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On November 4, 2018 at 9:45:16 AM, Philippe Verdy ( wrote:

I propose to extend te syntax of table constructors like this:

{                                           -- starts a new local context (closure)
 [:      ref0 = 'k1'] = :      ref1 = v1,   -- ['k1'] = v1   and set external ref0 = 'k1'
 [:      ref2]        =               v2,   -- [1]    = v2   and set local    ref2 = 1
 [:local ref3]        =               v3,   -- [2]    = v3   and set local    ref3 = 2
 [:local ref4 = 'k2'] = :local ref5 = v4,   -- ['k2'] = v4   and set local    ref4 = 'k2', local    ref5 = v4
 [:local ref6 = 'k3'] = :      ref7 = v5,   -- ['k3'] = v5   and set local    ref6 = 'k2', external ref7 = v5
                 k4   =               ref0, -- ['k4'] = 'k1'
 [              'k5'] =               ref2, -- ['k5'] = v2
                                      ref1, -- [3]    = v1
}                                           -- close the local context

The idea is to allow constructors to use cyclic references by allowing to define "tracking" variables keeping the key (eventually the implicit numeric key) and the value assigned to a key; these variables can be defined in local scope (the scope is a closure, the local context of the table constructor itself) or in external scope (any enclosing scope, eventually outside any table constructor, or in another enclosing table constructor).

The syntax for keys is not changed, it still uses the [] to enclose an _expression_.

However the _expression_ allowed in a key (between []) or in a value (after the = if there's a key specified before) is extented by allowing one of these form to set variables:
 :local variable, (only for key expressions), or
 :local variable = _expression_, or
 :variable, (only for key expressions), or
 :variable = _expression_, or
 _expression_, or

* The first two forms define the variable in the current local scope (it creates a new variable in the local context, like with function closures, or local contexts of enuneration variables in "for", hiding any external variable defined with the same name).
* The last two forms can use any lvalue _expression_: if the external context does not have this variable defined, it will create the variable in the external context, otherwise it will replace its current value.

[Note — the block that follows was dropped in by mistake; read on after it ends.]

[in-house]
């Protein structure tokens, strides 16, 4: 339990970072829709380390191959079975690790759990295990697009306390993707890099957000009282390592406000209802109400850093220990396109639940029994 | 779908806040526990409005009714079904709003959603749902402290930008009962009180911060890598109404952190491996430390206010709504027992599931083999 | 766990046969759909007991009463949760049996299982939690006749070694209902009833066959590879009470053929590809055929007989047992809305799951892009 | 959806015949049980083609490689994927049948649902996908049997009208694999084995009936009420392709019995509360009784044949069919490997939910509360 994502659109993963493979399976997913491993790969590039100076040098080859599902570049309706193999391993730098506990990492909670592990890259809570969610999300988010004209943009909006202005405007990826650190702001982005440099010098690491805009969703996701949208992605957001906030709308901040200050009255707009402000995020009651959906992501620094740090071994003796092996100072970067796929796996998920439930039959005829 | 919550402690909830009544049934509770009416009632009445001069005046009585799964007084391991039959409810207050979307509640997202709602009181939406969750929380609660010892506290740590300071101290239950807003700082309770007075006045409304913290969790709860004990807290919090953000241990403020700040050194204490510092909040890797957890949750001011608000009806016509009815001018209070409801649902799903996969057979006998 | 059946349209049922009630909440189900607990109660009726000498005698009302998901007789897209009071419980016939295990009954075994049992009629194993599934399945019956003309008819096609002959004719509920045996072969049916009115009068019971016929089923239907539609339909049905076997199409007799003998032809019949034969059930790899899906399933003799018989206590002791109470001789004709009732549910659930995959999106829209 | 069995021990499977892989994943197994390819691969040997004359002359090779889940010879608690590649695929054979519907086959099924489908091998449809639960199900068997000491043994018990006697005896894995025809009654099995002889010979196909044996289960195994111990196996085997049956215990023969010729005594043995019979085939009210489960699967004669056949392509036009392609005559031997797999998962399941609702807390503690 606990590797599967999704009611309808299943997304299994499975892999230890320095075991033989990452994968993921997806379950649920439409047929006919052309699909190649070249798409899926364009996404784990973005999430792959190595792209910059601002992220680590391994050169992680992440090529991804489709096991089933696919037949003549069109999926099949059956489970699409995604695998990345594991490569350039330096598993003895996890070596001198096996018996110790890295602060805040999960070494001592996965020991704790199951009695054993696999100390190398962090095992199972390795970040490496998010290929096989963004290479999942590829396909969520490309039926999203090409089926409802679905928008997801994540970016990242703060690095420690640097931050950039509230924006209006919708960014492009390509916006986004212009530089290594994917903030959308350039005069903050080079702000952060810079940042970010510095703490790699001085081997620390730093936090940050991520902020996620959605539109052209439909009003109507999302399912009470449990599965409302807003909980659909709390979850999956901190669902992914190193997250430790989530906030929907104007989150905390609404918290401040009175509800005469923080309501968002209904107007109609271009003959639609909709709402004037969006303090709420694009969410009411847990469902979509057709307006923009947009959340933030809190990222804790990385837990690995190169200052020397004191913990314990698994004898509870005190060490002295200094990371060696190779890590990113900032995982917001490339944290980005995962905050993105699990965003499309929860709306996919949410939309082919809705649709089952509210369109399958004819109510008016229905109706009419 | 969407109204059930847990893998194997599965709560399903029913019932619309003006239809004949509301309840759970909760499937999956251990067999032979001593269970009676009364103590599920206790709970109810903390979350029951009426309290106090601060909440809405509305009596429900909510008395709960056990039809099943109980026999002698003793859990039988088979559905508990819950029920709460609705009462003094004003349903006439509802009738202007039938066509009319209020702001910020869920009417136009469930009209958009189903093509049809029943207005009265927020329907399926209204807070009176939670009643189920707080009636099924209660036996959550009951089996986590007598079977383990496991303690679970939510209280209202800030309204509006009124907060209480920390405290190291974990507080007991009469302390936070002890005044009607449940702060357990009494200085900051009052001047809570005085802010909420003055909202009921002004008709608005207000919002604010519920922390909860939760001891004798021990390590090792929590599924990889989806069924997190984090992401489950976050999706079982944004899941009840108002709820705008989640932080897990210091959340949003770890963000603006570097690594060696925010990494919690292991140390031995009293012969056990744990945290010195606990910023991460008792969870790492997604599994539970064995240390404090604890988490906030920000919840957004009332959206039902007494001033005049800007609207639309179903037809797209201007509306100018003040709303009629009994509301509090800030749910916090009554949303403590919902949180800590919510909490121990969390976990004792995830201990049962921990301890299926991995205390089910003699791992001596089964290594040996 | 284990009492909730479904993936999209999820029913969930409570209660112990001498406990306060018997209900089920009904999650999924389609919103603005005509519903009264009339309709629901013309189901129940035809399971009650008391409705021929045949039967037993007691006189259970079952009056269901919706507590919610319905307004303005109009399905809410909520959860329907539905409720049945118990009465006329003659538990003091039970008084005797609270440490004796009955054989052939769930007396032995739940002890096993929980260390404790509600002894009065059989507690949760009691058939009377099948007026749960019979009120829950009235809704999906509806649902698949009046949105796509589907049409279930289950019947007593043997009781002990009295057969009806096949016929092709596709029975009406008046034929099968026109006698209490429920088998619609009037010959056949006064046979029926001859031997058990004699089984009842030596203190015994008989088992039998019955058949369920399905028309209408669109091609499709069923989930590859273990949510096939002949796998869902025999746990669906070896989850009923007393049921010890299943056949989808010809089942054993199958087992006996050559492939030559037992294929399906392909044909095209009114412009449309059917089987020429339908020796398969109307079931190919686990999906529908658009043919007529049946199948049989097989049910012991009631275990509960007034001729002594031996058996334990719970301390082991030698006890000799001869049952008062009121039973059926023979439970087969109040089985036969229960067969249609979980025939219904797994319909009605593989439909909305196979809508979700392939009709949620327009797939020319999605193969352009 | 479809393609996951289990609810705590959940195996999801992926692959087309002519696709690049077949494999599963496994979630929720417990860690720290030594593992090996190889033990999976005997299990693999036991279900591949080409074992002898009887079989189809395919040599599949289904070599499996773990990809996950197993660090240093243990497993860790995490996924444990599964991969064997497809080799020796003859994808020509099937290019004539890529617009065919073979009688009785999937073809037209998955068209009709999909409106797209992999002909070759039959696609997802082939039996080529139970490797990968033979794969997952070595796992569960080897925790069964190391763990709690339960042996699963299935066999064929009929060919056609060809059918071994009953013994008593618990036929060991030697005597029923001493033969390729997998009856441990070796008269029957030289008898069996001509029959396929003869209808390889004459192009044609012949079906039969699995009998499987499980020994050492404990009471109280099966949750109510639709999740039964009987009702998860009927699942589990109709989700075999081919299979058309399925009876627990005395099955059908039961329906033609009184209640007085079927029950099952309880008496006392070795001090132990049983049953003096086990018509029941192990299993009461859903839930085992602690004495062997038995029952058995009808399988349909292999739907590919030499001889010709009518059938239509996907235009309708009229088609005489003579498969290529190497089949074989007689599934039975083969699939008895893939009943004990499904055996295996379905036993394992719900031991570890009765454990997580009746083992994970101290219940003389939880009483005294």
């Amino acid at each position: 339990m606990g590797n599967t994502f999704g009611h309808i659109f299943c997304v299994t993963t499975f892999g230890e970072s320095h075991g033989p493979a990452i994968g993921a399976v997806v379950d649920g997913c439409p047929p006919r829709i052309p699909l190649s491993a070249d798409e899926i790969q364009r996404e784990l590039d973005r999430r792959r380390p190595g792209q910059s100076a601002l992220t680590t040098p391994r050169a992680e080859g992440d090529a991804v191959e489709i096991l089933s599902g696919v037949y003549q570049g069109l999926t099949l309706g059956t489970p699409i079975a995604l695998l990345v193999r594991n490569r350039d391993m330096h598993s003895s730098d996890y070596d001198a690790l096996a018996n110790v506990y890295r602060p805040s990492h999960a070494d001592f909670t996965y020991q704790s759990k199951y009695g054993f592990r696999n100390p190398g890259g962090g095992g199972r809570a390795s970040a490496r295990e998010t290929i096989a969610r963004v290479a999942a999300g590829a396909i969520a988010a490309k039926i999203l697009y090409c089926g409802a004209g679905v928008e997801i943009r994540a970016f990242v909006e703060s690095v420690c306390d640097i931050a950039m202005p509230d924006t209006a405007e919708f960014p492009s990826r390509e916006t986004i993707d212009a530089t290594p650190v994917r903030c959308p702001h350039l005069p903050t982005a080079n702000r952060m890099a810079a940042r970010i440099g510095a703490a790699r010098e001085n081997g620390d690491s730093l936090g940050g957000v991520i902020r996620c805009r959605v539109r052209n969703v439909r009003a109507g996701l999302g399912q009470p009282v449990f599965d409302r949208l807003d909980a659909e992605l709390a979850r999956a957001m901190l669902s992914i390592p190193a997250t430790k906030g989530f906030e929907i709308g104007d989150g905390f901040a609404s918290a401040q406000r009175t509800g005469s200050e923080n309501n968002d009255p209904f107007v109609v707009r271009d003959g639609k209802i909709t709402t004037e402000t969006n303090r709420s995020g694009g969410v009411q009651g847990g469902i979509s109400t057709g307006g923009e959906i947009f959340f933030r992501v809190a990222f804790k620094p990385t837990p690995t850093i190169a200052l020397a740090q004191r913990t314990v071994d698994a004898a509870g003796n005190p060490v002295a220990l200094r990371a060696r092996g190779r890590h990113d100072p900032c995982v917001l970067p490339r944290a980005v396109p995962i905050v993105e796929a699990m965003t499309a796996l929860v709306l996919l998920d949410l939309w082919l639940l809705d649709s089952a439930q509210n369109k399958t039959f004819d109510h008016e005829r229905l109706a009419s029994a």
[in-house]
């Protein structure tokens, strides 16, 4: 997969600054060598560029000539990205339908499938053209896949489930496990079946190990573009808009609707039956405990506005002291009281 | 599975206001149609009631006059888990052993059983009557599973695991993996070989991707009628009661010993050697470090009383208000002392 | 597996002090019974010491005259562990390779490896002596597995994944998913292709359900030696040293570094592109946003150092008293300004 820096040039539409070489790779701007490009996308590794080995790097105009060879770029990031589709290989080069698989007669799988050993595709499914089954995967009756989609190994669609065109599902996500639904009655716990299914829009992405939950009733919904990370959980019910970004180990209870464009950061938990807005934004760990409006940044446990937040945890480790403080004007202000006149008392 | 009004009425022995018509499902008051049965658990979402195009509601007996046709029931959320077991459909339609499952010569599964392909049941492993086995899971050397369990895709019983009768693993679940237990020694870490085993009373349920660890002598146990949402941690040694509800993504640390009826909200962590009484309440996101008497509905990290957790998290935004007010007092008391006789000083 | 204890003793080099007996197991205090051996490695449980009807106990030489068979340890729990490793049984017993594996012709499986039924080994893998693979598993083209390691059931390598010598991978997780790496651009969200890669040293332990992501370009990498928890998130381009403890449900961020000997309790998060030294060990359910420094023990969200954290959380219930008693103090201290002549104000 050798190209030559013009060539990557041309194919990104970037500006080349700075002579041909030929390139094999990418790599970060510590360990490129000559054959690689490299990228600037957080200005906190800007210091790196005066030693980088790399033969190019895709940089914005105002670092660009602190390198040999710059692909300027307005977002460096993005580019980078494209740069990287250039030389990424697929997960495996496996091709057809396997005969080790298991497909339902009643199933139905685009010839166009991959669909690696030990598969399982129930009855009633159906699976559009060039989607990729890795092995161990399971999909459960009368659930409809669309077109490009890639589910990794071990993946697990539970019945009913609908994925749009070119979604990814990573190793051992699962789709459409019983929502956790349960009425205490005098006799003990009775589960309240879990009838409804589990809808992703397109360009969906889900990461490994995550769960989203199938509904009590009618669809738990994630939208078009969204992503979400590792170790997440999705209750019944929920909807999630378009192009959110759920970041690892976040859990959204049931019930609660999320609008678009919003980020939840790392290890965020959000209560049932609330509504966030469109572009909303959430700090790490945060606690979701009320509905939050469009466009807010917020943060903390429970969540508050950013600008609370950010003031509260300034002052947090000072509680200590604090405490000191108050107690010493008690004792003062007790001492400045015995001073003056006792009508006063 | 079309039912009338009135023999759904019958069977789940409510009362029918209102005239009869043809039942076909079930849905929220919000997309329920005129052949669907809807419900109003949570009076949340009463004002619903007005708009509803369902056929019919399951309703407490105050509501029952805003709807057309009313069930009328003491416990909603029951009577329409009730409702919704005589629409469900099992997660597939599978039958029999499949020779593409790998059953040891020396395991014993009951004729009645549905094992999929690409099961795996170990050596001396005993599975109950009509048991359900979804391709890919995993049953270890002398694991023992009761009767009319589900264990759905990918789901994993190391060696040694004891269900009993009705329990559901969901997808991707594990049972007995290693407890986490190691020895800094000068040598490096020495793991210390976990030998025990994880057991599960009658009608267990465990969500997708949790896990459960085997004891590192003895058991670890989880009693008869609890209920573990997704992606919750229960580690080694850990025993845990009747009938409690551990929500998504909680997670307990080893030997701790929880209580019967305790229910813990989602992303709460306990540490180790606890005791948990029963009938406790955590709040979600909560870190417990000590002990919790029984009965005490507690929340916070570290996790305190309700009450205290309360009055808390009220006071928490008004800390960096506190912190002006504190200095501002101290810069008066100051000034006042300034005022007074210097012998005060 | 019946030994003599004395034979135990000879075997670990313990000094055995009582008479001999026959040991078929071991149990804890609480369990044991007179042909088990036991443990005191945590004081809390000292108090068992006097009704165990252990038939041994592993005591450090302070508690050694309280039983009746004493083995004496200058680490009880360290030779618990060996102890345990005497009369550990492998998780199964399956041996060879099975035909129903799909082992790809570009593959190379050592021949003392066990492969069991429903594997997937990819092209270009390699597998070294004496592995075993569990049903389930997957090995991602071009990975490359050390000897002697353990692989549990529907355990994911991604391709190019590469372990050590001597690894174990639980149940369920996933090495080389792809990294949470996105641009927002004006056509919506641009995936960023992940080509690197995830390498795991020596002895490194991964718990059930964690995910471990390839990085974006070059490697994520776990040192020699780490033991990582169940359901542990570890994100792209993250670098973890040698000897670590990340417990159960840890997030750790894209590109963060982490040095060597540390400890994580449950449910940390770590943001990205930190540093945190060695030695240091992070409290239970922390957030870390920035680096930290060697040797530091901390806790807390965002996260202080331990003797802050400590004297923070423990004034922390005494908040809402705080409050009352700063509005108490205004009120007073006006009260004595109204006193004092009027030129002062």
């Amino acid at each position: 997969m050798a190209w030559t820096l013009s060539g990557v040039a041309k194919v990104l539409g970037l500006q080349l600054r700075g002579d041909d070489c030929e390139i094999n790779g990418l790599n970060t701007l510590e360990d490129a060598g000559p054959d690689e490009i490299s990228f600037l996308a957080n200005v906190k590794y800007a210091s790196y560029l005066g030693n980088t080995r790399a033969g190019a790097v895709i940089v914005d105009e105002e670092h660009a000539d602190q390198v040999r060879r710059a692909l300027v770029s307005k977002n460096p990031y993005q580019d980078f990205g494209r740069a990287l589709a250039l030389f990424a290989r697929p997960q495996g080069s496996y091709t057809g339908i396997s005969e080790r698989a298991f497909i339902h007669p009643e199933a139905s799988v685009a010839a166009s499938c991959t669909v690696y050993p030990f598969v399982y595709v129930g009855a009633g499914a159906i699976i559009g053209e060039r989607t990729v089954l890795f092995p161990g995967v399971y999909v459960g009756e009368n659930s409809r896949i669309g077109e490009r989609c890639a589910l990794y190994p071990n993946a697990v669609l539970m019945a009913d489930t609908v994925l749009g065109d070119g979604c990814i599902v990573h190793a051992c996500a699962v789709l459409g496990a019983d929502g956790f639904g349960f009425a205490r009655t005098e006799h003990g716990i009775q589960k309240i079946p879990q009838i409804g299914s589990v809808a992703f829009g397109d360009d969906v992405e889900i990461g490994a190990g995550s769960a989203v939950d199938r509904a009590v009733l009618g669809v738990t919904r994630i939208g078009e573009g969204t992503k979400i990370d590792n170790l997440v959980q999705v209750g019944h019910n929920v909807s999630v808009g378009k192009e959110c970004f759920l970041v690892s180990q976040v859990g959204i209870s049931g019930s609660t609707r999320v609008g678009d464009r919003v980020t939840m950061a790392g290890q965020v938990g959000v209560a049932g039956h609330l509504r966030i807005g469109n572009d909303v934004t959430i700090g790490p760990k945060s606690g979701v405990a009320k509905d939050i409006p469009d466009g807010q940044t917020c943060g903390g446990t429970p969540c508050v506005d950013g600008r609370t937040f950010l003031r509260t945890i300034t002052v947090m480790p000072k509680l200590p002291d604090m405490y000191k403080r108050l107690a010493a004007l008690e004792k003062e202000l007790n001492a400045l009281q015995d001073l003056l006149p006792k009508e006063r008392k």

This syntax extension is simple to parse (no complex look-ahead or backtracking), it just starts with a leading ":" before the local or external variable, the '=' sign (optional if there's no _expression_ and permitted only in the key part, required in the value part) and the _expression_ (optional only in the key part because it implies an implicit numeric key)

You may prefer to change the syntax distinguishing the assignment of local and external variables (":local variable" versus ":variable"). For example:
- ":variable" for the a local variable (must be a "name" or "[_expression_]"), or
- "?variable" for setting an external variable (which can be any lvalue _expression_)

In all cases, the locality is limited to the scope of the table constructor, it is permitted to reassign the same variable in the same local or external scope, like in standard Lua assignment instructions, or in standard declarations of local variables in functional blocks.

No limit is set on the types of values that these variables can hold (only the nil value is invalid as the key of a table entry, but not invalid as the value of a table entry).

This allows to entirely serialize any table (including cyclic/recursive ones) in pure data-only format (the data-only format is independant of the context where it is used if all variables set inside the main table constructor are defined locally in the main table constructor (but external, non-local, variables can still be used in a sub-table).

It is even possible to serialize tables containing code (i.e. function blocks), with their defined lamda expressions, possibly even coroutines (only functions that are defined as external C-functions cannot be serialized with their code, they can only be referenced by their binding name; C functions and coroutines are most probably excluded from pure data-only table constructors, but lambda functions may be permitted if the code inside them does not any use external references to variables not in local scope of the main serialized table and does not use external C-functions or some restricted functions of the Lua library; some functions of the Lua library may still be allowed, including pcall(), that can locally handle exceptions)

I think you can use ltokenp to implement this / try it out.